Though a U.S. court awarded 11 American families over $200 million from the PA and the PLO for terror attacks that killed their loved ones, the U.S. government may intervene on behalf of the terrorists. So reports Foxnews.com, in news that was confirmed by one of the lawyers for the families, Kent Yalowitz.
The problem from the standpoint of the U.S. is that the damages awarded are so high that they may cause the Palestinian Authority to go bankrupt. However, the government has apparently not asked the PA to save money by stopping its monthly stipends to the very terrorists, and their families, who committed the attacks.
"The U.S. government and the Department of Justice should be ashamed that they are even considering telling an American court that the PLO and the PA can afford to pay convicted terrorists, but cannot afford to pay the victims of those very same terrorists,” Alan Bauer, a family member, told Fox News.
The families won a $218.5 million judgment this past February in Manhattan Federal Court, in which a jury found that the PLO and Palestinian Authority were responsible for a string of attacks from 2001 to 2004 that killed 33 and injured hundreds. A 1992 law requires damages in such cases to be tripled, thus hiking the amount awarded to over $550 million, and interest that could potentially be added could double that amount to $1.1 billion.
The PLO and PA are appealing the ruling, and the Obama administration's Department of Justice informed the court last month that it was considering filing a “statement of interest” in the case by Aug. 10. It did not elaborate, but observers believe the statement would favor the defendants and their terrorist interests.
“An administration which claims to be fighting terror is planning to weigh in favor of the terrorists,” Yalowitz told FoxNews.com. “If our government actually came in favor of convicted terrorists, it would be a really sorry statement about the way our government treats terror."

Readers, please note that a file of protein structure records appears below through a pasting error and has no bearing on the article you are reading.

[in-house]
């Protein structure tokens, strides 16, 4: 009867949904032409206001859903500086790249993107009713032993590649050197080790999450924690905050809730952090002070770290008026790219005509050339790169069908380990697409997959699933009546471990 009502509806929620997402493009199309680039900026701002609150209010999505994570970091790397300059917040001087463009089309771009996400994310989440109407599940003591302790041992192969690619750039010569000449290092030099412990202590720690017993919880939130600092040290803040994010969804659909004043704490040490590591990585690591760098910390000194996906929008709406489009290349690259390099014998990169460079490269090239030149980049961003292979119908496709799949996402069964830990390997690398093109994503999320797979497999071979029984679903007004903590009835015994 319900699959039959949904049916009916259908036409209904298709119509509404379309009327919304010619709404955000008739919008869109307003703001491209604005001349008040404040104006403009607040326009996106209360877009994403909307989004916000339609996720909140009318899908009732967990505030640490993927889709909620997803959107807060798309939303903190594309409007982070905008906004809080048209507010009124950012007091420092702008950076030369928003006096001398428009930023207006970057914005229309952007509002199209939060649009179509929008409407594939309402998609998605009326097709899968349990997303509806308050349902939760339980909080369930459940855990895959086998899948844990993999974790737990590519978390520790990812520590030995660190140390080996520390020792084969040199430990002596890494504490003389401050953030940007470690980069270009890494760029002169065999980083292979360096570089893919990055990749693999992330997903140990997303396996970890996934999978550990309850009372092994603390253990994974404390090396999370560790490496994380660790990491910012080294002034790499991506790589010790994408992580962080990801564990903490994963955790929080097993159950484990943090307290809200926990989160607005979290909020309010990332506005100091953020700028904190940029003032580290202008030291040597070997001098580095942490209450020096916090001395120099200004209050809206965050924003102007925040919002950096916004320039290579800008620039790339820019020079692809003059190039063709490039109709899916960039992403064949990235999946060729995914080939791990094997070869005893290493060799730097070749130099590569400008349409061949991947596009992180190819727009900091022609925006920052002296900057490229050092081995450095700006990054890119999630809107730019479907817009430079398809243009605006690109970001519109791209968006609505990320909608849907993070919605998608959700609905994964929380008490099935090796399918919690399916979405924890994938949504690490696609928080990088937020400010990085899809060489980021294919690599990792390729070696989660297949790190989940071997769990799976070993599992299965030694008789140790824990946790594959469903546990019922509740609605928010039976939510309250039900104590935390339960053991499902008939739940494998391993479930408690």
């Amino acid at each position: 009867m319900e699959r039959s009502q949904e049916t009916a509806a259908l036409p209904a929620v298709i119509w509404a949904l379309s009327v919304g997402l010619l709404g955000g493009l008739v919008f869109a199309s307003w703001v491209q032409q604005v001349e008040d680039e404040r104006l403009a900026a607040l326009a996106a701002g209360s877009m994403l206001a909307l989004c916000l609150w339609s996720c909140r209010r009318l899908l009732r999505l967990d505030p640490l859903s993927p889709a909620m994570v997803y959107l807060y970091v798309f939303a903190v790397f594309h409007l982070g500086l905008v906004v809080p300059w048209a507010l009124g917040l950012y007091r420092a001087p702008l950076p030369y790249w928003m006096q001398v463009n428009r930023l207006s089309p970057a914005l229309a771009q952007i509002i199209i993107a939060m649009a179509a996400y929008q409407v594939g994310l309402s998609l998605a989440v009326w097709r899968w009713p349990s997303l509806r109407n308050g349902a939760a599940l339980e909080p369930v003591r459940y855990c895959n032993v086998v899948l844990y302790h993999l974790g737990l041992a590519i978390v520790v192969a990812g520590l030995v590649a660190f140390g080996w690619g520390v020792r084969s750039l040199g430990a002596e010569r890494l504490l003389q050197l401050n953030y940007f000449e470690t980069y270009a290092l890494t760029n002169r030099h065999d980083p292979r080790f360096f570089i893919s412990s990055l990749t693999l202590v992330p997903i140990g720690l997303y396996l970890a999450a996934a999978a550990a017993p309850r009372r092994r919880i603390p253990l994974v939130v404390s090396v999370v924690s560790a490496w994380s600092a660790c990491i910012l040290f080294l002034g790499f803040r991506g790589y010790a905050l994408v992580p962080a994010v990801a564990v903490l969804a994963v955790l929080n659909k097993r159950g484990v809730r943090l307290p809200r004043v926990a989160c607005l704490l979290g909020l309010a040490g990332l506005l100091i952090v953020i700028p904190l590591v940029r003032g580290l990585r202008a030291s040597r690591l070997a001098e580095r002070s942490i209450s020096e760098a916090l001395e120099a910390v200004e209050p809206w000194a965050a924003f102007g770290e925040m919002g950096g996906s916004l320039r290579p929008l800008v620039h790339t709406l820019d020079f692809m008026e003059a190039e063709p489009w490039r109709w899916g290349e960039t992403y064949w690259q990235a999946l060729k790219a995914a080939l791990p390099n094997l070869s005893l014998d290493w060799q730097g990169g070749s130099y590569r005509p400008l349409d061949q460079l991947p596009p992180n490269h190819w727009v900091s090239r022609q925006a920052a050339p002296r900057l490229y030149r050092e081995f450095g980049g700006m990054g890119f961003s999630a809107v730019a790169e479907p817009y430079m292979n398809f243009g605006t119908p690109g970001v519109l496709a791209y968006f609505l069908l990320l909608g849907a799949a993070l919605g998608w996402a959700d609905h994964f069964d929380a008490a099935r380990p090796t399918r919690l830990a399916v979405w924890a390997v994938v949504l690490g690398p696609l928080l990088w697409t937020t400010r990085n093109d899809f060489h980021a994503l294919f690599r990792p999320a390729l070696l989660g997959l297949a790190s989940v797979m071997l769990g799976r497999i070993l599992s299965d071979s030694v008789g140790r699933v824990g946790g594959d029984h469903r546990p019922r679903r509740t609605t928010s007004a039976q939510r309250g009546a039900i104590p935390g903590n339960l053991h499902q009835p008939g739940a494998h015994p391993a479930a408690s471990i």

Despite the appeal, U.S. District Judge George Daniels said he may require the PA/PLO to post bond until the appeal is settled. This, in order to show “some meaningful demonstration that the defendant is ready and willing to pay the judgment."
The plaintiffs included the estates of four U.S. citizens who were killed and several dozen Americans who were physically or psychologically injured in the attacks, as well as their families. They were represented by Attorney Kent Yalowitz, while others were represented by Attorney Nitsana Darshan-Leitner of the Israel Law Center.
The PLO/PA were found liable for six shootings and bombings in the Jerusalem area. In two cases, the attackers were Palestinian Authority police officers; in another, a suicide bomber was shown to have worked closely with the PA’s military intelligence office in planning the attack; and in a 2004 suicide bus bombing, in which 11 were murdered and 50 wounded, PA police and security officials admitted to participating in the plot and making the bomb.
In each case, Fox News reported, the Palestinian Authority paid the families of suicide bombers and those later jailed for their participation in the attack.